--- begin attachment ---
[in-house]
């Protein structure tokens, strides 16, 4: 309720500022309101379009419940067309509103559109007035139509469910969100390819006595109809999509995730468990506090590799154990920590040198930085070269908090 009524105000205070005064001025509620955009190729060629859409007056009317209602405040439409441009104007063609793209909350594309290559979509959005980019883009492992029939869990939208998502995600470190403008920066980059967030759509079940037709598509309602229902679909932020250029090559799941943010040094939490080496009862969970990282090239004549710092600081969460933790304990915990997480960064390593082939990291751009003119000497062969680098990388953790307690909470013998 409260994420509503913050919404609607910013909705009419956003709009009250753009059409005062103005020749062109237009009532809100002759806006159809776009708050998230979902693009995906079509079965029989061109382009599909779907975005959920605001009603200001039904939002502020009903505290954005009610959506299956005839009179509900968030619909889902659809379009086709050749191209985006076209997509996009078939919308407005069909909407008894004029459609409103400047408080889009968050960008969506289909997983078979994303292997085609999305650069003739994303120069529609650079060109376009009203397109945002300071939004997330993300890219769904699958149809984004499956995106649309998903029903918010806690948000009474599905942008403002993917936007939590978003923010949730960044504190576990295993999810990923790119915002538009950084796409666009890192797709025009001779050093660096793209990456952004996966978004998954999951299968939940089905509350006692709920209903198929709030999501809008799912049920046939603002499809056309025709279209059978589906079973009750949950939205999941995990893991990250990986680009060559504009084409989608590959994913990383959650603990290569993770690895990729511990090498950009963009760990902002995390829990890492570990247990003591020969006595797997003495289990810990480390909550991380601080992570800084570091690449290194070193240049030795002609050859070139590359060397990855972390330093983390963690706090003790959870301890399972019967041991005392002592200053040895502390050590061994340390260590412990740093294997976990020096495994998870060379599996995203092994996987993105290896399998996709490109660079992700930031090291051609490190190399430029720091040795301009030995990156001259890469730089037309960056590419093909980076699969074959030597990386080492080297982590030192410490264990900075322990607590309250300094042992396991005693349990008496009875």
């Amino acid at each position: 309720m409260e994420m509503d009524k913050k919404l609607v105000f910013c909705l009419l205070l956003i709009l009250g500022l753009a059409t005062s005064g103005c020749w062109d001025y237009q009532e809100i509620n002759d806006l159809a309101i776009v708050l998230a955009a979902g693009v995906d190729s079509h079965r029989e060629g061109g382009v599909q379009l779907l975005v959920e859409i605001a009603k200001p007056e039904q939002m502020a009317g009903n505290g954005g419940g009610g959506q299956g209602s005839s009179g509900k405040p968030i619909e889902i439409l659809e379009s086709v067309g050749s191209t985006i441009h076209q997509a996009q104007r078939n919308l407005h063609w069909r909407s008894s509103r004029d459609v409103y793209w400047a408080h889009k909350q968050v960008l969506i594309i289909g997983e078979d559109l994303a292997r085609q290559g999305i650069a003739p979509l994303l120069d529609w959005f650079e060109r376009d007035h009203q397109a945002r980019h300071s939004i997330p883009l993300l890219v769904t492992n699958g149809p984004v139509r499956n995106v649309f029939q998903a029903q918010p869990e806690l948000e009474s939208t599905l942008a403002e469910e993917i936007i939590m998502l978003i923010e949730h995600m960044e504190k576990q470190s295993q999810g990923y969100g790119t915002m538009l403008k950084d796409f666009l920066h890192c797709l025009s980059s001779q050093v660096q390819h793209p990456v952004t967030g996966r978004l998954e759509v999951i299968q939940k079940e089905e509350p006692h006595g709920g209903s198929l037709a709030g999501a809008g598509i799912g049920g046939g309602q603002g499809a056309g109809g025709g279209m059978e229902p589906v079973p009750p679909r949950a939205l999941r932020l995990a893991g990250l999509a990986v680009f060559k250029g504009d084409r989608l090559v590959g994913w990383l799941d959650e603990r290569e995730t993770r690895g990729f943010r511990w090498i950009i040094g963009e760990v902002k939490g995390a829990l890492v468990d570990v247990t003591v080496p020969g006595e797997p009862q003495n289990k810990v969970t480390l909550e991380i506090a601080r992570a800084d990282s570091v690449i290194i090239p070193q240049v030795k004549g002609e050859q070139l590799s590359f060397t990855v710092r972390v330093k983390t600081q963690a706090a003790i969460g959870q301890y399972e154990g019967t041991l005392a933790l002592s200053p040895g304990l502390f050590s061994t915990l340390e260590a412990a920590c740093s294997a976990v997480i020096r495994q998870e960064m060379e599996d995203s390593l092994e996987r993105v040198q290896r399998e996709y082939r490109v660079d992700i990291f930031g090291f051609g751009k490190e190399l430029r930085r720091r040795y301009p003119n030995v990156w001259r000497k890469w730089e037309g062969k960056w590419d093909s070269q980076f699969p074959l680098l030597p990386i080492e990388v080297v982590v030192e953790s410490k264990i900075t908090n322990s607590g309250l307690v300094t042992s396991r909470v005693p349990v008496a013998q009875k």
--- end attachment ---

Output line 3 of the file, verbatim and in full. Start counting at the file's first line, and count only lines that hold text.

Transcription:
């Amino acid at each position: 309720m409260e994420m509503d009524k913050k919404l609607v105000f910013c909705l009419l205070l956003i709009l009250g500022l753009a059409t005062s005064g103005c020749w062109d001025y237009q009532e809100i509620n002759d806006l159809a309101i776009v708050l998230a955009a979902g693009v995906d190729s079509h079965r029989e060629g061109g382009v599909q379009l779907l975005v959920e859409i605001a009603k200001p007056e039904q939002m502020a009317g009903n505290g954005g419940g009610g959506q299956g209602s005839s009179g509900k405040p968030i619909e889902i439409l659809e379009s086709v067309g050749s191209t985006i441009h076209q997509a996009q104007r078939n919308l407005h063609w069909r909407s008894s509103r004029d459609v409103y793209w400047a408080h889009k909350q968050v960008l969506i594309i289909g997983e078979d559109l994303a292997r085609q290559g999305i650069a003739p979509l994303l120069d529609w959005f650079e060109r376009d007035h009203q397109a945002r980019h300071s939004i997330p883009l993300l890219v769904t492992n699958g149809p984004v139509r499956n995106v649309f029939q998903a029903q918010p869990e806690l948000e009474s939208t599905l942008a403002e469910e993917i936007i939590m998502l978003i923010e949730h995600m960044e504190k576990q470190s295993q999810g990923y969100g790119t915002m538009l403008k950084d796409f666009l920066h890192c797709l025009s980059s001779q050093v660096q390819h793209p990456v952004t967030g996966r978004l998954e759509v999951i299968q939940k079940e089905e509350p006692h006595g709920g209903s198929l037709a709030g999501a809008g598509i799912g049920g046939g309602q603002g499809a056309g109809g025709g279209m059978e229902p589906v079973p009750p679909r949950a939205l999941r932020l995990a893991g990250l999509a990986v680009f060559k250029g504009d084409r989608l090559v590959g994913w990383l799941d959650e603990r290569e995730t993770r690895g990729f943010r511990w090498i950009i040094g963009e760990v902002k939490g995390a829990l890492v468990d570990v247990t003591v080496p020969g006595e797997p009862q003495n289990k810990v969970t480390l909550e991380i506090a601080r992570a800084d990282s570091v690449i290194i090239p070193q240049v030795k004549g002609e050859q070139l590799s590359f060397t990855v710092r972390v330093k983390t600081q963690a706090a003790i969460g959870q301890y399972e154990g019967t041991l005392a933790l002592s200053p040895g304990l502390f050590s061994t915990l340390e260590a412990a920590c740093s294997a976990v997480i020096r495994q998870e960064m060379e599996d995203s390593l092994e996987r993105v040198q290896r399998e996709y082939r490109v660079d992700i990291f930031g090291f051609g751009k490190e190399l430029r930085r720091r040795y301009p003119n030995v990156w001259r000497k890469w730089e037309g062969k960056w590419d093909s070269q980076f699969p074959l680098l030597p990386i080492e990388v080297v982590v030192e953790s410490k264990i900075t908090n322990s607590g309250l307690v300094t042992s396991r909470v005693p349990v008496a013998q009875k």